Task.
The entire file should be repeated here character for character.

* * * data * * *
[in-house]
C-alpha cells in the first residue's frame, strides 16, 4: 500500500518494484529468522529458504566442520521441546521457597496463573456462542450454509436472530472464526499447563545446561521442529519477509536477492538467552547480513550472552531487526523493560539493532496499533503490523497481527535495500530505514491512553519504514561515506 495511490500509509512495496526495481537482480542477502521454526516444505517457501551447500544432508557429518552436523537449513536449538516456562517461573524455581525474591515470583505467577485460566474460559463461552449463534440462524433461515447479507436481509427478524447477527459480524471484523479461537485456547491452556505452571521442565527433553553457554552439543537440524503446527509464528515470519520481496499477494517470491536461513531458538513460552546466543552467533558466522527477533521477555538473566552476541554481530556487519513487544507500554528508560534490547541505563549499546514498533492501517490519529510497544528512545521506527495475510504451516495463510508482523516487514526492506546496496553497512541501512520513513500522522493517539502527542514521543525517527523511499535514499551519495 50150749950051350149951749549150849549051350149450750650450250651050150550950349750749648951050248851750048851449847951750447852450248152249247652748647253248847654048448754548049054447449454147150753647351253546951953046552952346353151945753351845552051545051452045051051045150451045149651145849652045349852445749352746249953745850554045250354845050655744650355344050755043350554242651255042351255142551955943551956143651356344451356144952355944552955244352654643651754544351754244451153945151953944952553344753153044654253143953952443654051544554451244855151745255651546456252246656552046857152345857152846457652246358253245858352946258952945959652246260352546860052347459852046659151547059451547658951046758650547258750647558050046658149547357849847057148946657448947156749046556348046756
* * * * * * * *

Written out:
[in-house]
C-alpha cells in the first residue's frame, strides 16, 4: 500500500518494484529468522529458504566442520521441546521457597496463573456462542450454509436472530472464526499447563545446561521442529519477509536477492538467552547480513550472552531487526523493560539493532496499533503490523497481527535495500530505514491512553519504514561515506 495511490500509509512495496526495481537482480542477502521454526516444505517457501551447500544432508557429518552436523537449513536449538516456562517461573524455581525474591515470583505467577485460566474460559463461552449463534440462524433461515447479507436481509427478524447477527459480524471484523479461537485456547491452556505452571521442565527433553553457554552439543537440524503446527509464528515470519520481496499477494517470491536461513531458538513460552546466543552467533558466522527477533521477555538473566552476541554481530556487519513487544507500554528508560534490547541505563549499546514498533492501517490519529510497544528512545521506527495475510504451516495463510508482523516487514526492506546496496553497512541501512520513513500522522493517539502527542514521543525517527523511499535514499551519495 50150749950051350149951749549150849549051350149450750650450250651050150550950349750749648951050248851750048851449847951750447852450248152249247652748647253248847654048448754548049054447449454147150753647351253546951953046552952346353151945753351845552051545051452045051051045150451045149651145849652045349852445749352746249953745850554045250354845050655744650355344050755043350554242651255042351255142551955943551956143651356344451356144952355944552955244352654643651754544351754244451153945151953944952553344753153044654253143953952443654051544554451244855151745255651546456252246656552046857152345857152846457652246358253245858352946258952945959652246260352546860052347459852046659151547059451547658951046758650547258750647558050046658149547357849847057148946657448947156749046556348046756